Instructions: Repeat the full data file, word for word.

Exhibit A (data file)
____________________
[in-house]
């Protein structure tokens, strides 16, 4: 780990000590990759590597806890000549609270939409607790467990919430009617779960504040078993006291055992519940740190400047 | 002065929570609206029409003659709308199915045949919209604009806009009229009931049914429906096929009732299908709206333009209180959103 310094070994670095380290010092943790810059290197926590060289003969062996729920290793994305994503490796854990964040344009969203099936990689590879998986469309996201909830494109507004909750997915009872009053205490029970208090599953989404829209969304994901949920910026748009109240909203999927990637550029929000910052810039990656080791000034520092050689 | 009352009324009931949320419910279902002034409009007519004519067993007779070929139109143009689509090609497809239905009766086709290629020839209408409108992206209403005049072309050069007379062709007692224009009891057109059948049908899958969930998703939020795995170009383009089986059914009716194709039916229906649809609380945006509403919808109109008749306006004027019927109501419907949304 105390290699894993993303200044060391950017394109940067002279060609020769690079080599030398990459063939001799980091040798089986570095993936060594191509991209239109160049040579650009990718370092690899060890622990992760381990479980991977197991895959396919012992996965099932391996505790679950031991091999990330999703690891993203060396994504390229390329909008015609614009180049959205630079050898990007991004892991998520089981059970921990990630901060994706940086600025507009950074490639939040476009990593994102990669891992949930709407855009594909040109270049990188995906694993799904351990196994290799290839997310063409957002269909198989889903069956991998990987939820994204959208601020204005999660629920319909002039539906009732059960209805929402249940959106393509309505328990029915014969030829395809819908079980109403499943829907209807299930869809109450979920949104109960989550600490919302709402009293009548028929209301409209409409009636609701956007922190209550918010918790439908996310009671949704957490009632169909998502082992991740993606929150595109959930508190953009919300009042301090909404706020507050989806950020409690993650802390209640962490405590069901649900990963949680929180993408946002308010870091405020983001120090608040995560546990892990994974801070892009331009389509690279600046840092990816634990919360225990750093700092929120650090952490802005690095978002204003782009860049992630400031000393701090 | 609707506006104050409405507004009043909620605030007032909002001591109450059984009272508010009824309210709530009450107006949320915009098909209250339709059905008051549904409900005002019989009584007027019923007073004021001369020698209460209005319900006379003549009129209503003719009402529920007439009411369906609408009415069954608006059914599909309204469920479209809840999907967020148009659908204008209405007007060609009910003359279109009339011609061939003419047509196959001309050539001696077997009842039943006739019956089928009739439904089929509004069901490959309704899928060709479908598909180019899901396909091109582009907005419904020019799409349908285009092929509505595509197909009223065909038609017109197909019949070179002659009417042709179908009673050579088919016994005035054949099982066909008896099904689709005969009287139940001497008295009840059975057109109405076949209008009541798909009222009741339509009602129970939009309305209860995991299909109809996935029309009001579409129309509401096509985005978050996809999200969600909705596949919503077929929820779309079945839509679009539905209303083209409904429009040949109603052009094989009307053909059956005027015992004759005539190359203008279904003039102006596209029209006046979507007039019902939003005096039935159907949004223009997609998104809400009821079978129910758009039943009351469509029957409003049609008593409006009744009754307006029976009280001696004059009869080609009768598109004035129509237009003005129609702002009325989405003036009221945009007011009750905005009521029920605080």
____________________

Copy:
[in-house]
């Protein structure tokens, strides 16, 4: 780990000590990759590597806890000549609270939409607790467990919430009617779960504040078993006291055992519940740190400047 | 002065929570609206029409003659709308199915045949919209604009806009009229009931049914429906096929009732299908709206333009209180959103 310094070994670095380290010092943790810059290197926590060289003969062996729920290793994305994503490796854990964040344009969203099936990689590879998986469309996201909830494109507004909750997915009872009053205490029970208090599953989404829209969304994901949920910026748009109240909203999927990637550029929000910052810039990656080791000034520092050689 | 009352009324009931949320419910279902002034409009007519004519067993007779070929139109143009689509090609497809239905009766086709290629020839209408409108992206209403005049072309050069007379062709007692224009009891057109059948049908899958969930998703939020795995170009383009089986059914009716194709039916229906649809609380945006509403919808109109008749306006004027019927109501419907949304 105390290699894993993303200044060391950017394109940067002279060609020769690079080599030398990459063939001799980091040798089986570095993936060594191509991209239109160049040579650009990718370092690899060890622990992760381990479980991977197991895959396919012992996965099932391996505790679950031991091999990330999703690891993203060396994504390229390329909008015609614009180049959205630079050898990007991004892991998520089981059970921990990630901060994706940086600025507009950074490639939040476009990593994102990669891992949930709407855009594909040109270049990188995906694993799904351990196994290799290839997310063409957002269909198989889903069956991998990987939820994204959208601020204005999660629920319909002039539906009732059960209805929402249940959106393509309505328990029915014969030829395809819908079980109403499943829907209807299930869809109450979920949104109960989550600490919302709402009293009548028929209301409209409409009636609701956007922190209550918010918790439908996310009671949704957490009632169909998502082992991740993606929150595109959930508190953009919300009042301090909404706020507050989806950020409690993650802390209640962490405590069901649900990963949680929180993408946002308010870091405020983001120090608040995560546990892990994974801070892009331009389509690279600046840092990816634990919360225990750093700092929120650090952490802005690095978002204003782009860049992630400031000393701090 | 609707506006104050409405507004009043909620605030007032909002001591109450059984009272508010009824309210709530009450107006949320915009098909209250339709059905008051549904409900005002019989009584007027019923007073004021001369020698209460209005319900006379003549009129209503003719009402529920007439009411369906609408009415069954608006059914599909309204469920479209809840999907967020148009659908204008209405007007060609009910003359279109009339011609061939003419047509196959001309050539001696077997009842039943006739019956089928009739439904089929509004069901490959309704899928060709479908598909180019899901396909091109582009907005419904020019799409349908285009092929509505595509197909009223065909038609017109197909019949070179002659009417042709179908009673050579088919016994005035054949099982066909008896099904689709005969009287139940001497008295009840059975057109109405076949209008009541798909009222009741339509009602129970939009309305209860995991299909109809996935029309009001579409129309509401096509985005978050996809999200969600909705596949919503077929929820779309079945839509679009539905209303083209409904429009040949109603052009094989009307053909059956005027015992004759005539190359203008279904003039102006596209029209006046979507007039019902939003005096039935159907949004223009997609998104809400009821079978129910758009039943009351469509029957409003049609008593409006009744009754307006029976009280001696004059009869080609009768598109004035129509237009003005129609702002009325989405003036009221945009007011009750905005009521029920605080």